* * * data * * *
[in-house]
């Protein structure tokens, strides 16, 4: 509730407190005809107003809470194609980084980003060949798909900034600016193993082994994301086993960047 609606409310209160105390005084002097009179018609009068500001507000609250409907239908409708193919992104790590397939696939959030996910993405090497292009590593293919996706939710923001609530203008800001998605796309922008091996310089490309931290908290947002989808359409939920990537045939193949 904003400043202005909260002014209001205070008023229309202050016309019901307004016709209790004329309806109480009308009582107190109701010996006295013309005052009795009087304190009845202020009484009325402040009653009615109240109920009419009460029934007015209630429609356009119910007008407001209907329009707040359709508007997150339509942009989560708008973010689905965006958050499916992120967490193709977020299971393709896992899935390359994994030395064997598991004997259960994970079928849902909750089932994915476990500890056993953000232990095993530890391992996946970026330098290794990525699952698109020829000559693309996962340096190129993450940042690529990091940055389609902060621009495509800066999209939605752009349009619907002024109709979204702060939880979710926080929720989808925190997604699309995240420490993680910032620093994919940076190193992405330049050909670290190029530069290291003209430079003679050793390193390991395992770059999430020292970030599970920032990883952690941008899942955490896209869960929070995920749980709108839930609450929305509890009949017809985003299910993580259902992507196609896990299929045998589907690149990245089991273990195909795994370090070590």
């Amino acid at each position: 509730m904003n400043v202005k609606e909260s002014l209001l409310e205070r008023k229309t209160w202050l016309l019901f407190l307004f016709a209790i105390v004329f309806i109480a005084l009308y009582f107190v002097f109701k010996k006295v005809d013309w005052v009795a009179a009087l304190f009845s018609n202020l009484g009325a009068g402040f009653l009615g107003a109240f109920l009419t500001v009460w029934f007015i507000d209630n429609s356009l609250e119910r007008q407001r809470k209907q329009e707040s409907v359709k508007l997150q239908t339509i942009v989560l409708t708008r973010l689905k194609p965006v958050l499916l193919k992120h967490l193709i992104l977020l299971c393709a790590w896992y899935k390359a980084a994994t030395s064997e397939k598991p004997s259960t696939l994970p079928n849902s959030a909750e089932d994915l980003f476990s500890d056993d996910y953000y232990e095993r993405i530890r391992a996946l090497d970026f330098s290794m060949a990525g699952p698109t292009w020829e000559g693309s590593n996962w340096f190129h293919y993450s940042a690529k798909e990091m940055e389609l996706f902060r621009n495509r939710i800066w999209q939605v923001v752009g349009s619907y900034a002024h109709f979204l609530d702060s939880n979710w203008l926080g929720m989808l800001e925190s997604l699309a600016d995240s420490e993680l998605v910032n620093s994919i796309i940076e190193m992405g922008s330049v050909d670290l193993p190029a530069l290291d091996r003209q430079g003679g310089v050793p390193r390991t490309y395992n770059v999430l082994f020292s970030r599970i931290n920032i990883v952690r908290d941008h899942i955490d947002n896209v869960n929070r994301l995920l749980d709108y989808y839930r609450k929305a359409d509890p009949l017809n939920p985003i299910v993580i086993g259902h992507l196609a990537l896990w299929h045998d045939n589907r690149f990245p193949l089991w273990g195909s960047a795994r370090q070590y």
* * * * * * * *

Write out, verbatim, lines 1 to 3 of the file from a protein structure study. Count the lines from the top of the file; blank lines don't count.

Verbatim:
[in-house]
């Protein structure tokens, strides 16, 4: 509730407190005809107003809470194609980084980003060949798909900034600016193993082994994301086993960047 609606409310209160105390005084002097009179018609009068500001507000609250409907239908409708193919992104790590397939696939959030996910993405090497292009590593293919996706939710923001609530203008800001998605796309922008091996310089490309931290908290947002989808359409939920990537045939193949 904003400043202005909260002014209001205070008023229309202050016309019901307004016709209790004329309806109480009308009582107190109701010996006295013309005052009795009087304190009845202020009484009325402040009653009615109240109920009419009460029934007015209630429609356009119910007008407001209907329009707040359709508007997150339509942009989560708008973010689905965006958050499916992120967490193709977020299971393709896992899935390359994994030395064997598991004997259960994970079928849902909750089932994915476990500890056993953000232990095993530890391992996946970026330098290794990525699952698109020829000559693309996962340096190129993450940042690529990091940055389609902060621009495509800066999209939605752009349009619907002024109709979204702060939880979710926080929720989808925190997604699309995240420490993680910032620093994919940076190193992405330049050909670290190029530069290291003209430079003679050793390193390991395992770059999430020292970030599970920032990883952690941008899942955490896209869960929070995920749980709108839930609450929305509890009949017809985003299910993580259902992507196609896990299929045998589907690149990245089991273990195909795994370090070590």
């Amino acid at each position: 509730m904003n400043v202005k609606e909260s002014l209001l409310e205070r008023k229309t209160w202050l016309l019901f407190l307004f016709a209790i105390v004329f309806i109480a005084l009308y009582f107190v002097f109701k010996k006295v005809d013309w005052v009795a009179a009087l304190f009845s018609n202020l009484g009325a009068g402040f009653l009615g107003a109240f109920l009419t500001v009460w029934f007015i507000d209630n429609s356009l609250e119910r007008q407001r809470k209907q329009e707040s409907v359709k508007l997150q239908t339509i942009v989560l409708t708008r973010l689905k194609p965006v958050l499916l193919k992120h967490l193709i992104l977020l299971c393709a790590w896992y899935k390359a980084a994994t030395s064997e397939k598991p004997s259960t696939l994970p079928n849902s959030a909750e089932d994915l980003f476990s500890d056993d996910y953000y232990e095993r993405i530890r391992a996946l090497d970026f330098s290794m060949a990525g699952p698109t292009w020829e000559g693309s590593n996962w340096f190129h293919y993450s940042a690529k798909e990091m940055e389609l996706f902060r621009n495509r939710i800066w999209q939605v923001v752009g349009s619907y900034a002024h109709f979204l609530d702060s939880n979710w203008l926080g929720m989808l800001e925190s997604l699309a600016d995240s420490e993680l998605v910032n620093s994919i796309i940076e190193m992405g922008s330049v050909d670290l193993p190029a530069l290291d091996r003209q430079g003679g310089v050793p390193r390991t490309y395992n770059v999430l082994f020292s970030r599970i931290n920032i990883v952690r908290d941008h899942i955490d947002n896209v869960n929070r994301l995920l749980d709108y989808y839930r609450k929305a359409d509890p009949l017809n939920p985003i299910v993580i086993g259902h992507l196609a990537l896990w299929h045998d045939n589907r690149f990245p193949l089991w273990g195909s960047a795994r370090q070590y």